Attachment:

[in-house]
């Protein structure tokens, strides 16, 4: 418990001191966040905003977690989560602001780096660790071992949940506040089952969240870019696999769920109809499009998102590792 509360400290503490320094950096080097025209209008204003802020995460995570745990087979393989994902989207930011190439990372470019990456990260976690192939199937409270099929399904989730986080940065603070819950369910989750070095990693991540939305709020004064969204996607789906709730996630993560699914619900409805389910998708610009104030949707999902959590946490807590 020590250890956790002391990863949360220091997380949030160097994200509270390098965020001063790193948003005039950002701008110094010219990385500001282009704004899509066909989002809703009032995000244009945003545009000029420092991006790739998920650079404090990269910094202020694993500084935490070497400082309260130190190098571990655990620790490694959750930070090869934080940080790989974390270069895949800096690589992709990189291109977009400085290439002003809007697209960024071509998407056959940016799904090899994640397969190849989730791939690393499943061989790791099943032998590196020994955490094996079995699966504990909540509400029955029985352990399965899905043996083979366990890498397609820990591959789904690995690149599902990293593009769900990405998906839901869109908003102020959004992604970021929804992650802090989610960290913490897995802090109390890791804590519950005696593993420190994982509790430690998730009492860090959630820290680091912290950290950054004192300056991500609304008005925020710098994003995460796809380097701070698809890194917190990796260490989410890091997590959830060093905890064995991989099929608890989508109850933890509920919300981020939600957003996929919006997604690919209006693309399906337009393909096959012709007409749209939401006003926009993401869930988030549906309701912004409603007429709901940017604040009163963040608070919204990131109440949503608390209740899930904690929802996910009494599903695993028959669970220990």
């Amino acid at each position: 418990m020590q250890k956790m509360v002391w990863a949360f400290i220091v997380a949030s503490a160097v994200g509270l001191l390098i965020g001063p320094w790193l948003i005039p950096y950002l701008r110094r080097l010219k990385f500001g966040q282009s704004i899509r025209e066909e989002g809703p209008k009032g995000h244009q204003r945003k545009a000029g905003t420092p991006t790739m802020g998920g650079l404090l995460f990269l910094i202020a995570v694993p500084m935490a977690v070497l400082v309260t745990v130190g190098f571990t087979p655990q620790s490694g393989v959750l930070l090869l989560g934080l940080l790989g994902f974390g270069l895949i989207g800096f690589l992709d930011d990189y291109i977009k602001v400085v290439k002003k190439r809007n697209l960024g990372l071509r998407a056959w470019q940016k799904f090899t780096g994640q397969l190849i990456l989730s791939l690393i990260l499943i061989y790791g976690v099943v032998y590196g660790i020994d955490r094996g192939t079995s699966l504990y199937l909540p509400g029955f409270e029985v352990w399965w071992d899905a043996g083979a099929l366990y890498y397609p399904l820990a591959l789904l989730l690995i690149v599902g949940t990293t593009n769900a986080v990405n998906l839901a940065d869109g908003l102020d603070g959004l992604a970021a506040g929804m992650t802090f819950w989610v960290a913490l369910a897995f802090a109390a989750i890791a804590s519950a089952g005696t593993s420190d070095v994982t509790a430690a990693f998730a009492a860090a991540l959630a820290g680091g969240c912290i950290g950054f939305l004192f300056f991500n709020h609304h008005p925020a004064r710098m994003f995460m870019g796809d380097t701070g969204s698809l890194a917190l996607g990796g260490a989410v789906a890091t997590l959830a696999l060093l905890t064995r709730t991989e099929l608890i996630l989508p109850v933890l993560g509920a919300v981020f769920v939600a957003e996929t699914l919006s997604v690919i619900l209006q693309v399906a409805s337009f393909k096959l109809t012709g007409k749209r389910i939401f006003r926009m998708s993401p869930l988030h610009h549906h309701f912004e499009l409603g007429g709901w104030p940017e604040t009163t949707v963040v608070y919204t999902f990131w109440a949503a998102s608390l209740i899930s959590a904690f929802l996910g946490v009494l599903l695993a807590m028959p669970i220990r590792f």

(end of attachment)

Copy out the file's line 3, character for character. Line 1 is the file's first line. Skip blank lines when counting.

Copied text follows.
């Amino acid at each position: 418990m020590q250890k956790m509360v002391w990863a949360f400290i220091v997380a949030s503490a160097v994200g509270l001191l390098i965020g001063p320094w790193l948003i005039p950096y950002l701008r110094r080097l010219k990385f500001g966040q282009s704004i899509r025209e066909e989002g809703p209008k009032g995000h244009q204003r945003k545009a000029g905003t420092p991006t790739m802020g998920g650079l404090l995460f990269l910094i202020a995570v694993p500084m935490a977690v070497l400082v309260t745990v130190g190098f571990t087979p655990q620790s490694g393989v959750l930070l090869l989560g934080l940080l790989g994902f974390g270069l895949i989207g800096f690589l992709d930011d990189y291109i977009k602001v400085v290439k002003k190439r809007n697209l960024g990372l071509r998407a056959w470019q940016k799904f090899t780096g994640q397969l190849i990456l989730s791939l690393i990260l499943i061989y790791g976690v099943v032998y590196g660790i020994d955490r094996g192939t079995s699966l504990y199937l909540p509400g029955f409270e029985v352990w399965w071992d899905a043996g083979a099929l366990y890498y397609p399904l820990a591959l789904l989730l690995i690149v599902g949940t990293t593009n769900a986080v990405n998906l839901a940065d869109g908003l102020d603070g959004l992604a970021a506040g929804m992650t802090f819950w989610v960290a913490l369910a897995f802090a109390a989750i890791a804590s519950a089952g005696t593993s420190d070095v994982t509790a430690a990693f998730a009492a860090a991540l959630a820290g680091g969240c912290i950290g950054f939305l004192f300056f991500n709020h609304h008005p925020a004064r710098m994003f995460m870019g796809d380097t701070g969204s698809l890194a917190l996607g990796g260490a989410v789906a890091t997590l959830a696999l060093l905890t064995r709730t991989e099929l608890i996630l989508p109850v933890l993560g509920a919300v981020f769920v939600a957003e996929t699914l919006s997604v690919i619900l209006q693309v399906a409805s337009f393909k096959l109809t012709g007409k749209r389910i939401f006003r926009m998708s993401p869930l988030h610009h549906h309701f912004e499009l409603g007429g709901w104030p940017e604040t009163t949707v963040v608070y919204t999902f990131w109440a949503a998102s608390l209740i899930s959590a904690f929802l996910g946490v009494l599903l695993a807590m028959p669970i220990r590792f």